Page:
The Part XI, Section 37(1) of the CAA 2006 Law empowers the NCAA “to perform air transportation, licensing functions in the manner which is considered best to ensure that Nigerian registered airlines compete as effectively as possible with other airlines, providing air transport services on international routes.”
The section, however, provides that in performing the role, the regulator “shall have regards to the minister’s advice with respect to the likely outcome of negotiations with government of any other country for the purpose of securing any right required for the operation of an airline in Nigeria of any air transport services outside Nigeria.”
NCAA’s spokesperson, Sam Adurogboye, said the apex regulator was alive to these statutory responsibilities, dismissing as untrue insinuations that the agreements were unfavourable, shady and against national interest.
Adurogboye reiterated that BASA agreements are equally witnessed by the ministries of Justice, Foreign Affairs, Aviation and designated airlines.
He added: “BASA will always want the airlines that will reciprocate to be present. They have always been there right from the beginning. Some of the agreements dated back to the days of Nigerian Airways. So, if the new airlines like Air Peace and Med-View are complaining, then one can understand why.
“We have always designated airlines to reciprocate, but they will not go. Besides the fact that they have to meet safety requirements before they are allowed to reciprocate, do they really have the capacity to compete? If a foreign airline brings 777 or A380, how do you hope to compete using a 737?
“That is why people are calling for a national carrier. These people (airlines) are just okay with one-man Nigeria Limited, so they are limited and cannot compete. There is nothing in the BASA that favours one country over another.”
The Chief Executive Officer (CEO) of Air Peace, Allen Onyema, refuted the claims that local airlines are not strong enough to compete on some of the routes, but pointed out quickly that some African nations still engage in bad politics of market protection by stealth.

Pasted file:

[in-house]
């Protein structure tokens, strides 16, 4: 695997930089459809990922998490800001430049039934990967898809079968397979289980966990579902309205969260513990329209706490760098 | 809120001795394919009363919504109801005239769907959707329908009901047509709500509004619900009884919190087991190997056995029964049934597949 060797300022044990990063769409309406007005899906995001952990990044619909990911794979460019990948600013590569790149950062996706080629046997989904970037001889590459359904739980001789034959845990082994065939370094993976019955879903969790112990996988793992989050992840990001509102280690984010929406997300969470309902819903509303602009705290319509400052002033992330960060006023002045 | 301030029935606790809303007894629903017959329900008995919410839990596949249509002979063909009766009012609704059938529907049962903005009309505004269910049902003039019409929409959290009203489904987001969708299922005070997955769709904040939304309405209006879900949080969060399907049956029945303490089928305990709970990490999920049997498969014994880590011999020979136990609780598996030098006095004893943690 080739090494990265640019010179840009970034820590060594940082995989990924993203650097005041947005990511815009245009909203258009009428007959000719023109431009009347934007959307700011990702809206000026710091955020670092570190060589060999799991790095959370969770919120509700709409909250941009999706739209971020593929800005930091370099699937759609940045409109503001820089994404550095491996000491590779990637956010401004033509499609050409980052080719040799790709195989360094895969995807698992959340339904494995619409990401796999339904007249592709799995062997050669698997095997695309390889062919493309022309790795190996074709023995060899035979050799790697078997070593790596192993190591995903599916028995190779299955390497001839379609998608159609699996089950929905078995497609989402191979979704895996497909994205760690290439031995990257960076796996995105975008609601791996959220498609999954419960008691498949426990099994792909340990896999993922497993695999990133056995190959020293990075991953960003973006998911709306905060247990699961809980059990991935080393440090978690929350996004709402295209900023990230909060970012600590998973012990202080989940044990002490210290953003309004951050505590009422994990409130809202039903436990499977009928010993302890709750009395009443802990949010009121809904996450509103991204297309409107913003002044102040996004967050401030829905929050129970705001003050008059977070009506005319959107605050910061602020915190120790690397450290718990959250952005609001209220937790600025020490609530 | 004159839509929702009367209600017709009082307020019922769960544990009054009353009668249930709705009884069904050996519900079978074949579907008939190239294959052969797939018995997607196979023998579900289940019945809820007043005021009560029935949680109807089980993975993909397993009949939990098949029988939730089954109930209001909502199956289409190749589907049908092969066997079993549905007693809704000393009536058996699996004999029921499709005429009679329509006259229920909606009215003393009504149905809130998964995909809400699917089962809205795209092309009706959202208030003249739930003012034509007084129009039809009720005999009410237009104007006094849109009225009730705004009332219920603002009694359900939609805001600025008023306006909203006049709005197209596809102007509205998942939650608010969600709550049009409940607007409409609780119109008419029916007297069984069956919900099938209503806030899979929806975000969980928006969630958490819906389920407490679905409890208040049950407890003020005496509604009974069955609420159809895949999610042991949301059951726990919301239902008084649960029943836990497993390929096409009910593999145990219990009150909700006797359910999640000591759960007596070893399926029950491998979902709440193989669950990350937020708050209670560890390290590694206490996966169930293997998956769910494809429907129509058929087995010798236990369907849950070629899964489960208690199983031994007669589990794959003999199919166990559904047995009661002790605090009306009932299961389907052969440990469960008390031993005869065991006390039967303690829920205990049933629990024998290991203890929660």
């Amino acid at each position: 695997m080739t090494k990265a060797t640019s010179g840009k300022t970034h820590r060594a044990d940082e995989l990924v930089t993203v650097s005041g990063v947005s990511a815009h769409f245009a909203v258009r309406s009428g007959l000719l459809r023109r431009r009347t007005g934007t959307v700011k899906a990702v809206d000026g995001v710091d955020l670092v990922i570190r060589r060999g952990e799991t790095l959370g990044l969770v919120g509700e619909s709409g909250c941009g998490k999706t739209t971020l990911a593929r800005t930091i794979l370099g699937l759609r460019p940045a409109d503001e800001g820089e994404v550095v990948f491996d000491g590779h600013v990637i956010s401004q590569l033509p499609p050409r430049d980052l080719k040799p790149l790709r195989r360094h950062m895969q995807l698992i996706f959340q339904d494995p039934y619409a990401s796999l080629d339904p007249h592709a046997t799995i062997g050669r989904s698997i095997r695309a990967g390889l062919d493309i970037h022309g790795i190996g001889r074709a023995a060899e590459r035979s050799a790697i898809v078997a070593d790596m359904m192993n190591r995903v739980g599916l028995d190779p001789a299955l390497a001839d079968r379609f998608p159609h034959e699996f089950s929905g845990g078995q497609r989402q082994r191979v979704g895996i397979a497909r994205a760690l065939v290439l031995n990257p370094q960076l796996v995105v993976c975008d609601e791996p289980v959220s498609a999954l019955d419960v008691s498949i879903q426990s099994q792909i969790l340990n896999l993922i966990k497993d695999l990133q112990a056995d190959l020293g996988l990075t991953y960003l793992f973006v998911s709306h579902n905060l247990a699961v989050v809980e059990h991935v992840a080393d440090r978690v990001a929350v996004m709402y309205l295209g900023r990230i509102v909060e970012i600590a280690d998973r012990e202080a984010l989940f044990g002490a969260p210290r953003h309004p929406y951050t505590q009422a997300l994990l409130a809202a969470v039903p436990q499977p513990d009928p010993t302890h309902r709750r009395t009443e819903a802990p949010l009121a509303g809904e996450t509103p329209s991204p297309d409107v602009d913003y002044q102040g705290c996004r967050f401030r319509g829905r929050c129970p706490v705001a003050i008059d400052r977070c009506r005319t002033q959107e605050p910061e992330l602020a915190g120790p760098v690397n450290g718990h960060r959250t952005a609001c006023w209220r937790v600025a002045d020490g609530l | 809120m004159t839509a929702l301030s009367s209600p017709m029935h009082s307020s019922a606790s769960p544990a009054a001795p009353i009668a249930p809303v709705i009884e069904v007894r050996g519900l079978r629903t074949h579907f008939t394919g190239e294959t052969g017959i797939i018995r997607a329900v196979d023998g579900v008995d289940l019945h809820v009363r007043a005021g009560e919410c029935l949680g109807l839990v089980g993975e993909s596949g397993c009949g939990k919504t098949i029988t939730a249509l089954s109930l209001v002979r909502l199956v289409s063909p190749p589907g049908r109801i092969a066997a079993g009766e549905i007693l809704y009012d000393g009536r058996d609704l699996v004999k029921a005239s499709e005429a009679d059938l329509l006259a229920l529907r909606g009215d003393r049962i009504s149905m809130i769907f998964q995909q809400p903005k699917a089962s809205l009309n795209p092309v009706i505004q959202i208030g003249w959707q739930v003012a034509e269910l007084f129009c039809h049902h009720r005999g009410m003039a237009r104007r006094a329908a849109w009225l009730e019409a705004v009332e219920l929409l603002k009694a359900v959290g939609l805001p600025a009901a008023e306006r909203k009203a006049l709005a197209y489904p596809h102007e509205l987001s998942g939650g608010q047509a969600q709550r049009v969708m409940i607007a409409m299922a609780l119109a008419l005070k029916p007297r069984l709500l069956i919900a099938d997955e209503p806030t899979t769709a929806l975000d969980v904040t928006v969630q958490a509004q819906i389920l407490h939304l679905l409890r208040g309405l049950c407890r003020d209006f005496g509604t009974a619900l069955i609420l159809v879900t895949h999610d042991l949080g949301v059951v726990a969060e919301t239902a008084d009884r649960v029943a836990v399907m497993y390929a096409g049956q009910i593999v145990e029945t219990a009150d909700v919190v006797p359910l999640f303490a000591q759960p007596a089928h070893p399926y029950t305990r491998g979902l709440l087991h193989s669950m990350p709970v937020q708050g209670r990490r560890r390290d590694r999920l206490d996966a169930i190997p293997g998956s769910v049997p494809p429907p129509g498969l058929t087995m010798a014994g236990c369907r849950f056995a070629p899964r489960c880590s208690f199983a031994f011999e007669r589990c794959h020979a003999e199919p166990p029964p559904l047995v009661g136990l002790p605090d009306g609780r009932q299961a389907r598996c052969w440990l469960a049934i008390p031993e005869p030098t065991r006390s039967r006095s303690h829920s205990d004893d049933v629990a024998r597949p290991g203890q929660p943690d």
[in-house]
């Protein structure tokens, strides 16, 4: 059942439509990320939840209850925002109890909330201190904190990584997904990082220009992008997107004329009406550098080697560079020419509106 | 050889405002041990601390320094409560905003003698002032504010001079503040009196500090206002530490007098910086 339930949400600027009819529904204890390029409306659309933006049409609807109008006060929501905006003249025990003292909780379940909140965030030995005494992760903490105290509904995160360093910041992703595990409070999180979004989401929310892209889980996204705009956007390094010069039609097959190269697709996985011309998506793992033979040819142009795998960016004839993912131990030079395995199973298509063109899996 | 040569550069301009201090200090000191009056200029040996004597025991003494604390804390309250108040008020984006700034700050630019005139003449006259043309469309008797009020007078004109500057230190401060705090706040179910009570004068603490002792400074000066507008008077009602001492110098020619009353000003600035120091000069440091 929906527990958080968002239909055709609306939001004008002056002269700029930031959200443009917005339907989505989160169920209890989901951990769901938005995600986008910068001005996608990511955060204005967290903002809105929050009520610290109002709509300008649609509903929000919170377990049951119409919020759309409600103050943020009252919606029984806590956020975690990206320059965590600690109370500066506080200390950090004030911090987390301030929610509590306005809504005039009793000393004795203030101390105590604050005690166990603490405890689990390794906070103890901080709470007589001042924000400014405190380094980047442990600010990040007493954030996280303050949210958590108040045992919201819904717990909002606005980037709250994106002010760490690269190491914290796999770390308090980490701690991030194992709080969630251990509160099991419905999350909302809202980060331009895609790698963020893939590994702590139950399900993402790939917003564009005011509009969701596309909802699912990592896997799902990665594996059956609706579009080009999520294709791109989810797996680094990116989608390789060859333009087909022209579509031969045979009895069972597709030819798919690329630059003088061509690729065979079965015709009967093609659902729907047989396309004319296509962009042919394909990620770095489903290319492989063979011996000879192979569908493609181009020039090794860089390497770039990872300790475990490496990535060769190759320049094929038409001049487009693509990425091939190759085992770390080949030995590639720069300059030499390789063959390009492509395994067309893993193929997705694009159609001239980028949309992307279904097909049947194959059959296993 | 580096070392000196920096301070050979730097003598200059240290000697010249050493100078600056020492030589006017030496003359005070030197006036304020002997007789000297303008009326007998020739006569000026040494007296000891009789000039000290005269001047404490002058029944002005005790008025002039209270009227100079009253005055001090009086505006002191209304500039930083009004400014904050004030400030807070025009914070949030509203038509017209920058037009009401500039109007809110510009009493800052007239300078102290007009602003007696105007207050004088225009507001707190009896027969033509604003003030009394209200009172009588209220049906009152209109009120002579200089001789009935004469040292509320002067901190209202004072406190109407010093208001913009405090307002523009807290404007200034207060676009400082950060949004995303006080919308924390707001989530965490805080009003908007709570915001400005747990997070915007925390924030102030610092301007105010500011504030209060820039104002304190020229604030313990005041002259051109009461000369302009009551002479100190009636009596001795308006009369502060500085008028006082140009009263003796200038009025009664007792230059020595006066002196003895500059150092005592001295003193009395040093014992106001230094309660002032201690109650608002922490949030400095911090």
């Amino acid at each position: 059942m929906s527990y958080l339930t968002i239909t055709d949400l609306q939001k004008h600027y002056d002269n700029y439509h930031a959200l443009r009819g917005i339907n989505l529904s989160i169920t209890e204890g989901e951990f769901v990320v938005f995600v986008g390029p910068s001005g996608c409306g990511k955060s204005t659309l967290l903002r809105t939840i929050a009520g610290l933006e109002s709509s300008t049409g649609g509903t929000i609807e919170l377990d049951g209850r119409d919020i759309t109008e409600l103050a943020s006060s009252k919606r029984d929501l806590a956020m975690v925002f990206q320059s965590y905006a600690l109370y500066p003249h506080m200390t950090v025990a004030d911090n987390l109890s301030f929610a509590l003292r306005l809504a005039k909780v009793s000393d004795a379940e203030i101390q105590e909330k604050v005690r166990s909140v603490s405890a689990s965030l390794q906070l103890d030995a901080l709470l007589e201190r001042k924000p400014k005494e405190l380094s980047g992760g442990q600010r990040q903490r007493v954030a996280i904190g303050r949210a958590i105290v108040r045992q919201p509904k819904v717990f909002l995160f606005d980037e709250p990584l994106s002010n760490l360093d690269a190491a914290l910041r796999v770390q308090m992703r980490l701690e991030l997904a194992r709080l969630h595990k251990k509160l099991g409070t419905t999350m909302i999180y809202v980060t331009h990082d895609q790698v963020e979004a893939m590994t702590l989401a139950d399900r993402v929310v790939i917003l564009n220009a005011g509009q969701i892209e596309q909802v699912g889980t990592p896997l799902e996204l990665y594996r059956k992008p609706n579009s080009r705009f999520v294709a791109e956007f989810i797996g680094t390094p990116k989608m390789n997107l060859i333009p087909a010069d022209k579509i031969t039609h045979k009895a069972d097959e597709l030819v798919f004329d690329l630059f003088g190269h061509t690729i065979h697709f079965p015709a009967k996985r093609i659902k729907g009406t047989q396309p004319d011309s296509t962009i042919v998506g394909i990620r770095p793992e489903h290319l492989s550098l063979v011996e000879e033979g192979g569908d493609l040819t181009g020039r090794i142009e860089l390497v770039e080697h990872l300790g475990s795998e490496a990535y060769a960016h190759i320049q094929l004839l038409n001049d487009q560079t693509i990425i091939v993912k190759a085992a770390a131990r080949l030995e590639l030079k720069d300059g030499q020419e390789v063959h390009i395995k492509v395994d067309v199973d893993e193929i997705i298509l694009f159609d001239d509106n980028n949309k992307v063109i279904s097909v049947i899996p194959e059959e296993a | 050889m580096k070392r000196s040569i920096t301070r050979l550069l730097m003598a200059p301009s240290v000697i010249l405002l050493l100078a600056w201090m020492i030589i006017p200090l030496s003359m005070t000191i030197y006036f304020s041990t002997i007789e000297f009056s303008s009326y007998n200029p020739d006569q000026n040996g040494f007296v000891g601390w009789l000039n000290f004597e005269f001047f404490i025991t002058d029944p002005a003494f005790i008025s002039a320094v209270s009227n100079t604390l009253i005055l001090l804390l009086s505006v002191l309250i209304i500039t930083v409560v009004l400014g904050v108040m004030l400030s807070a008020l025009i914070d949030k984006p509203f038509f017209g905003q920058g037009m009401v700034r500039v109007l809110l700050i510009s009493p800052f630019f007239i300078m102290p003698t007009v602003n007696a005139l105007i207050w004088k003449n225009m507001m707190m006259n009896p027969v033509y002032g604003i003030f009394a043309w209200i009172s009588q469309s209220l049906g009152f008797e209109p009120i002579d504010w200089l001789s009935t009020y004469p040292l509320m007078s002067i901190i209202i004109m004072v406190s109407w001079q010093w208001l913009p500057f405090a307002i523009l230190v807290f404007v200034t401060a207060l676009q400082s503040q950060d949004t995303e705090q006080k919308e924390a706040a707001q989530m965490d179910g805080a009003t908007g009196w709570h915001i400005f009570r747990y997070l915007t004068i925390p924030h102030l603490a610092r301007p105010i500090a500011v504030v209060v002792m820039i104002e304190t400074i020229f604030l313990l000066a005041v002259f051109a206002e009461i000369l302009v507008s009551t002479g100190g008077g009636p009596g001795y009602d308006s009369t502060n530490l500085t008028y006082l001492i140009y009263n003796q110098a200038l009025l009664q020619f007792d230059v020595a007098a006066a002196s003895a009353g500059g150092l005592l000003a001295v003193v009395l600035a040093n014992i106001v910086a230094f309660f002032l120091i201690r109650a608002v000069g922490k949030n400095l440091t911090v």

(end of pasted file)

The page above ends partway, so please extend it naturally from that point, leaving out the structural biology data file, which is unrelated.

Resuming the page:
Onyema revealed that government recently granted his airline the right to operate on the west coast, including Ghana and other countries in Central Africa, coupled with six international routes – China, U.S., U.K., India, Dubai and South Africa.
While expressing joy at the move, he noted that most African countries had not allowed them to reciprocate while their airlines keep feeding fat on Nigeria.
He observed: “African countries are trying to stop us, especially when they think you are a competition. We have right to fly to Cote d’Ivoire since two years, but they are not even answering our mails because they want to protect Air Cote D’Ivoire. Senegal has not even come here in two years to assess our facility. When we threatened to take a legal action to stop them from coming to Nigeria, they opened the door, but gave us one ground handling service at the cost of $4000 per trip! So how are you going to make it?
“We are ready to go to all the African countries and we have the equipment to represent this country proudly. If Togo does not allow Air Peace to come into their country by May 21, I will go to court to stop Asky. Enough is enough.”
Onyema went on: “These African nations set up themselves with Nigeria in mind. Everything is geared towards ‘let’s go an ravage Nigeria’. So, the earlier we start supporting our own, the better. These people take more from Nigeria and give little in return. Yet at any slight discomfort, they blackmail this country. Foreign airlines are fair weather friends. They gain billions out of this country in foreign exchange. So, why should we always give them a red carpet reception at the detriment of ours?”
The Secretary General of the Aviation Round Table (ART), Group Captain John Ojikutu (rtd), maintained that the situation continues to rub off on the economy and local airlines because “we have no known policy for the growth of Nigerian airlines.”
He queried: “How can our airlines develop capacity when any foreign airline can fly to all four or five of our international airports? How can our airlines develop capacity when the exclusive market on our domestic and regional routes is left open to foreign airlines? Which law allows only Saudi airlines to airlift nationals of other countries for Hajj?
“Would British allow Arik or Medview to fly to Gatwick and Heathrow the way the BA flies to Lagos and Abuja? Or would the U.S. allow Nigerian airlines to have multiple destinations the way Delta Air flies to Abuja and Lagos.
“Worse still, which African country would allow a Nigerian airline to gallivant in her country the way Ethiopian airline is gallivanting to all of Nigeria’s five international airports? We need to call government’s attention to this lopsidedness, else there is no room for capacity development for the domestic airlines.”